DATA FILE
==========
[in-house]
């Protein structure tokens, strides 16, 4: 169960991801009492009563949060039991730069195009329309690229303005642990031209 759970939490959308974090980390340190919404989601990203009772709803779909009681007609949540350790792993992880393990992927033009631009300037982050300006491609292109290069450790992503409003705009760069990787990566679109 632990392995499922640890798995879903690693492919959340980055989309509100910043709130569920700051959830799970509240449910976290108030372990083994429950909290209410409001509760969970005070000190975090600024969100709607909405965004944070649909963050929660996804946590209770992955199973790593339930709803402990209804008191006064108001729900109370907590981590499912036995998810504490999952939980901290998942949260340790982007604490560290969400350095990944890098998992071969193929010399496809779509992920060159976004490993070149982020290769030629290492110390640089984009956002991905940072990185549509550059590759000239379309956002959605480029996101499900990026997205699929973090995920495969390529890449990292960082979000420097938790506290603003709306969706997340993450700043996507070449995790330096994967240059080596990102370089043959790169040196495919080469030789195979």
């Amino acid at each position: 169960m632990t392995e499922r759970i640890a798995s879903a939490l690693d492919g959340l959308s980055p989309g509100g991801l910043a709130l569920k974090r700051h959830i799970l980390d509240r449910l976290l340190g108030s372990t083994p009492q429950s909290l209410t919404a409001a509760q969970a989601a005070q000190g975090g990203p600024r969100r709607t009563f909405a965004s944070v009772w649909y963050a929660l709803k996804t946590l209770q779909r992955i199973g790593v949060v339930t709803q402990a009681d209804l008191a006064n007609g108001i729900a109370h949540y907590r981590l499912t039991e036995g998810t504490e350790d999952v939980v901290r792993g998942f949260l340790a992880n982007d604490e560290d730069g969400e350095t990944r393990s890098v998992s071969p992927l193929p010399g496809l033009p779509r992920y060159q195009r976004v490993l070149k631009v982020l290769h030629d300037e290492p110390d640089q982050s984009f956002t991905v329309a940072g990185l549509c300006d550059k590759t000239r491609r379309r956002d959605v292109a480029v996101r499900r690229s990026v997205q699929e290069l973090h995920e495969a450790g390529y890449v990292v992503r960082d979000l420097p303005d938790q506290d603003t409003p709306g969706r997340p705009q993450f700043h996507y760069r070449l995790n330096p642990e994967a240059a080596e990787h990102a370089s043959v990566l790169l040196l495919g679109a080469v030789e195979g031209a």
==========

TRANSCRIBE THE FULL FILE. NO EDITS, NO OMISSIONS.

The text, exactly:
[in-house]
């Protein structure tokens, strides 16, 4: 169960991801009492009563949060039991730069195009329309690229303005642990031209 759970939490959308974090980390340190919404989601990203009772709803779909009681007609949540350790792993992880393990992927033009631009300037982050300006491609292109290069450790992503409003705009760069990787990566679109 632990392995499922640890798995879903690693492919959340980055989309509100910043709130569920700051959830799970509240449910976290108030372990083994429950909290209410409001509760969970005070000190975090600024969100709607909405965004944070649909963050929660996804946590209770992955199973790593339930709803402990209804008191006064108001729900109370907590981590499912036995998810504490999952939980901290998942949260340790982007604490560290969400350095990944890098998992071969193929010399496809779509992920060159976004490993070149982020290769030629290492110390640089984009956002991905940072990185549509550059590759000239379309956002959605480029996101499900990026997205699929973090995920495969390529890449990292960082979000420097938790506290603003709306969706997340993450700043996507070449995790330096994967240059080596990102370089043959790169040196495919080469030789195979």
């Amino acid at each position: 169960m632990t392995e499922r759970i640890a798995s879903a939490l690693d492919g959340l959308s980055p989309g509100g991801l910043a709130l569920k974090r700051h959830i799970l980390d509240r449910l976290l340190g108030s372990t083994p009492q429950s909290l209410t919404a409001a509760q969970a989601a005070q000190g975090g990203p600024r969100r709607t009563f909405a965004s944070v009772w649909y963050a929660l709803k996804t946590l209770q779909r992955i199973g790593v949060v339930t709803q402990a009681d209804l008191a006064n007609g108001i729900a109370h949540y907590r981590l499912t039991e036995g998810t504490e350790d999952v939980v901290r792993g998942f949260l340790a992880n982007d604490e560290d730069g969400e350095t990944r393990s890098v998992s071969p992927l193929p010399g496809l033009p779509r992920y060159q195009r976004v490993l070149k631009v982020l290769h030629d300037e290492p110390d640089q982050s984009f956002t991905v329309a940072g990185l549509c300006d550059k590759t000239r491609r379309r956002d959605v292109a480029v996101r499900r690229s990026v997205q699929e290069l973090h995920e495969a450790g390529y890449v990292v992503r960082d979000l420097p303005d938790q506290d603003t409003p709306g969706r997340p705009q993450f700043h996507y760069r070449l995790n330096p642990e994967a240059a080596e990787h990102a370089s043959v990566l790169l040196l495919g679109a080469v030789e195979g031209a």